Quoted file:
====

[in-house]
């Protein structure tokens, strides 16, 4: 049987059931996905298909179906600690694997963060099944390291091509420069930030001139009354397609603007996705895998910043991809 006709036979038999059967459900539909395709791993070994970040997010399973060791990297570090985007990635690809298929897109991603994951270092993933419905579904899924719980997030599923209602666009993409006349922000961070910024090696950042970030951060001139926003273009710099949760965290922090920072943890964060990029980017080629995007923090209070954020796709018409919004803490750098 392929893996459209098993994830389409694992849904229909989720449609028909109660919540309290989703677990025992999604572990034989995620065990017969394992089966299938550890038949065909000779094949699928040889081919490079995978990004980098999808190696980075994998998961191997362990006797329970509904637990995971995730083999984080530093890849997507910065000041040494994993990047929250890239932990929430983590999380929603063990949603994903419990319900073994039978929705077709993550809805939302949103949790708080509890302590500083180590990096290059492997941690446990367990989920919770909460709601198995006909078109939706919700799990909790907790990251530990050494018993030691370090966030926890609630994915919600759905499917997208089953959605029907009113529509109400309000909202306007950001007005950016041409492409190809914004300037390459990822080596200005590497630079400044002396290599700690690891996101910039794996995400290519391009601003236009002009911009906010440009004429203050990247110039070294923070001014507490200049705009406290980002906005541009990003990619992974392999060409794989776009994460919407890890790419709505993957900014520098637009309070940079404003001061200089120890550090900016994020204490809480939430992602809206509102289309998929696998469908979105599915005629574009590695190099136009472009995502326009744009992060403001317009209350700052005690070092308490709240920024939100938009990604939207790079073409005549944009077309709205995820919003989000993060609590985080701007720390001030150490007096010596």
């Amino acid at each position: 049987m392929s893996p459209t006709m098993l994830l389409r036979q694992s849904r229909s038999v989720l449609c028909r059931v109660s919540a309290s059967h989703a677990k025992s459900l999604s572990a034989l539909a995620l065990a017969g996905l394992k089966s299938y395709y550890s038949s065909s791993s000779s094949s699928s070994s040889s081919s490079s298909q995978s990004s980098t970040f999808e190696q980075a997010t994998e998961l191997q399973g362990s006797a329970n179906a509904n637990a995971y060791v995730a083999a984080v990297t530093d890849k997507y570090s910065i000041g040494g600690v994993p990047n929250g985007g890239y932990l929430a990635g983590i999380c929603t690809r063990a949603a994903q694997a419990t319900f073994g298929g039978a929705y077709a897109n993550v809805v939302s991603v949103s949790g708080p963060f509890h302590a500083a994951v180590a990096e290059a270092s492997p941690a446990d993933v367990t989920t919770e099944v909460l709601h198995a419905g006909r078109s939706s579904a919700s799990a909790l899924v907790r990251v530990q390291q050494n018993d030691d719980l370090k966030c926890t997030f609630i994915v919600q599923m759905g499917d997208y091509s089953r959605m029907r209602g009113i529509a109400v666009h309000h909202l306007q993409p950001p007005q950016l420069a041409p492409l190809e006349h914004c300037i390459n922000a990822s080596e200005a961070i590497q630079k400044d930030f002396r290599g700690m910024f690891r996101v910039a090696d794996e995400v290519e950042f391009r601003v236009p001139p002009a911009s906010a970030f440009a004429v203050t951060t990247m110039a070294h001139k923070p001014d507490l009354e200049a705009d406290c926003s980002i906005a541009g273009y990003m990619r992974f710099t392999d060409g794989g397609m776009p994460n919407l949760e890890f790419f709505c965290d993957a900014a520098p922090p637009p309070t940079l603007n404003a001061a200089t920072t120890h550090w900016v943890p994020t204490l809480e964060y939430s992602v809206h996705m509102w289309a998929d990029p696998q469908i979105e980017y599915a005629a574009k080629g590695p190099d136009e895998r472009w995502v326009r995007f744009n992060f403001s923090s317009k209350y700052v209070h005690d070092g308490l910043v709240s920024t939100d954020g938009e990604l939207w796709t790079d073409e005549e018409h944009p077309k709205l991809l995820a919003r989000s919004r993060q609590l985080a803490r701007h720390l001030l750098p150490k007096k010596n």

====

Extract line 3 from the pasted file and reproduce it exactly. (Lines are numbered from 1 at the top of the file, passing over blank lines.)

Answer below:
């Amino acid at each position: 049987m392929s893996p459209t006709m098993l994830l389409r036979q694992s849904r229909s038999v989720l449609c028909r059931v109660s919540a309290s059967h989703a677990k025992s459900l999604s572990a034989l539909a995620l065990a017969g996905l394992k089966s299938y395709y550890s038949s065909s791993s000779s094949s699928s070994s040889s081919s490079s298909q995978s990004s980098t970040f999808e190696q980075a997010t994998e998961l191997q399973g362990s006797a329970n179906a509904n637990a995971y060791v995730a083999a984080v990297t530093d890849k997507y570090s910065i000041g040494g600690v994993p990047n929250g985007g890239y932990l929430a990635g983590i999380c929603t690809r063990a949603a994903q694997a419990t319900f073994g298929g039978a929705y077709a897109n993550v809805v939302s991603v949103s949790g708080p963060f509890h302590a500083a994951v180590a990096e290059a270092s492997p941690a446990d993933v367990t989920t919770e099944v909460l709601h198995a419905g006909r078109s939706s579904a919700s799990a909790l899924v907790r990251v530990q390291q050494n018993d030691d719980l370090k966030c926890t997030f609630i994915v919600q599923m759905g499917d997208y091509s089953r959605m029907r209602g009113i529509a109400v666009h309000h909202l306007q993409p950001p007005q950016l420069a041409p492409l190809e006349h914004c300037i390459n922000a990822s080596e200005a961070i590497q630079k400044d930030f002396r290599g700690m910024f690891r996101v910039a090696d794996e995400v290519e950042f391009r601003v236009p001139p002009a911009s906010a970030f440009a004429v203050t951060t990247m110039a070294h001139k923070p001014d507490l009354e200049a705009d406290c926003s980002i906005a541009g273009y990003m990619r992974f710099t392999d060409g794989g397609m776009p994460n919407l949760e890890f790419f709505c965290d993957a900014a520098p922090p637009p309070t940079l603007n404003a001061a200089t920072t120890h550090w900016v943890p994020t204490l809480e964060y939430s992602v809206h996705m509102w289309a998929d990029p696998q469908i979105e980017y599915a005629a574009k080629g590695p190099d136009e895998r472009w995502v326009r995007f744009n992060f403001s923090s317009k209350y700052v209070h005690d070092g308490l910043v709240s920024t939100d954020g938009e990604l939207w796709t790079d073409e005549e018409h944009p077309k709205l991809l995820a919003r989000s919004r993060q609590l985080a803490r701007h720390l001030l750098p150490k007096k010596n």